Author(s): Powell LH, Calvin JE rd, Calvin JE Jr
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Abstract To curb the epidemic of obesity in the United States, revised Medicare policy allows support for efficacious obesity treatments. This review summarizes the evidence from rigorous randomized trials (9 lifestyle trials, 5 drug trials, and 2 surgical trials) on the efficacy and risk- benefit profile of lifestyle, drug, and surgical interventions aimed at promoting sustained (= 2 years) reductions in weight. Both lifestyle and drug interventions consistently produced an approximate 7-lb (3.2-kg) weight loss that was sustained for 2 years and was associated with improvements in diabetes, blood pressure, and/or cardiovascular risk factors. Surgical interventions have a less solid empirical base but offer promise for the promotion of significant and sustained weight reduction posttreatment in the morbidly obese but with possible significant short-term side effects. In summary, there is strong and consistent support from rigorous randomized trials that lifestyle or drug interventions result in modest weight loss with minimal risks but disproportionate clinical benefit. Combinations of lifestyle, drug, and, where appropriate, surgical interventions may be the most efficacious approach to achieving sustained weight loss for the widest diversity of patients. ((c) 2007 APA, all rights reserved).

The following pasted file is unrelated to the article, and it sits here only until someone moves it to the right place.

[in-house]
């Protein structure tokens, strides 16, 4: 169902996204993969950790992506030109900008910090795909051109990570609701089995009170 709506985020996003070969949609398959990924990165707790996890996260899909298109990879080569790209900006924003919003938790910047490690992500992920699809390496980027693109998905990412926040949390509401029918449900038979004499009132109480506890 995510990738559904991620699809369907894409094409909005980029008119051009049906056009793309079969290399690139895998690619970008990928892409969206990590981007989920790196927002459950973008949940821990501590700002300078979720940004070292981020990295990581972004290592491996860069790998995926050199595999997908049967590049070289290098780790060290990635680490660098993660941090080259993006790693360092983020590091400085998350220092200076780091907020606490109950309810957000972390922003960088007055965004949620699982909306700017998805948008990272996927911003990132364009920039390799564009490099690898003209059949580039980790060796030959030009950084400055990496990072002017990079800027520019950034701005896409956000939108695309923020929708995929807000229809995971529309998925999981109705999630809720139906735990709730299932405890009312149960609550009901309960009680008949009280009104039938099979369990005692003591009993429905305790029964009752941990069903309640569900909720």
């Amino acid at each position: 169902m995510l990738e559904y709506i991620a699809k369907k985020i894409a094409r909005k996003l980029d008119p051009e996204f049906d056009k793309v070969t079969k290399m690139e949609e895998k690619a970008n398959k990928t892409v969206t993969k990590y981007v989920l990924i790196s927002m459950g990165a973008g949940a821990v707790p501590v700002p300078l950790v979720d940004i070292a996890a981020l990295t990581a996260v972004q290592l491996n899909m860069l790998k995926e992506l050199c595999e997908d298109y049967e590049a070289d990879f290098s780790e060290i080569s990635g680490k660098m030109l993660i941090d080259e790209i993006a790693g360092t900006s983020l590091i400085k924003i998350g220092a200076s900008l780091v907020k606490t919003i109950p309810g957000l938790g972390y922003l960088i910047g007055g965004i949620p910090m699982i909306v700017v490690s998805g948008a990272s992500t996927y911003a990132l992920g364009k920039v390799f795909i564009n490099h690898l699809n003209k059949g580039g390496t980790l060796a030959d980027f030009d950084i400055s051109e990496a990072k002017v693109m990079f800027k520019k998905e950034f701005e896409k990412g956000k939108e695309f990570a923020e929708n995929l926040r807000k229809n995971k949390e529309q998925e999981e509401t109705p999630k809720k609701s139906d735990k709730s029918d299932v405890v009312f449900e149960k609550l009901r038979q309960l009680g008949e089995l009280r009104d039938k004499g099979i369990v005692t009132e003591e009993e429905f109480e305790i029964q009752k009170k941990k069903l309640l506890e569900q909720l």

This article was published in Am Psychol
and referenced in Journal of Obesity & Weight Loss Therapy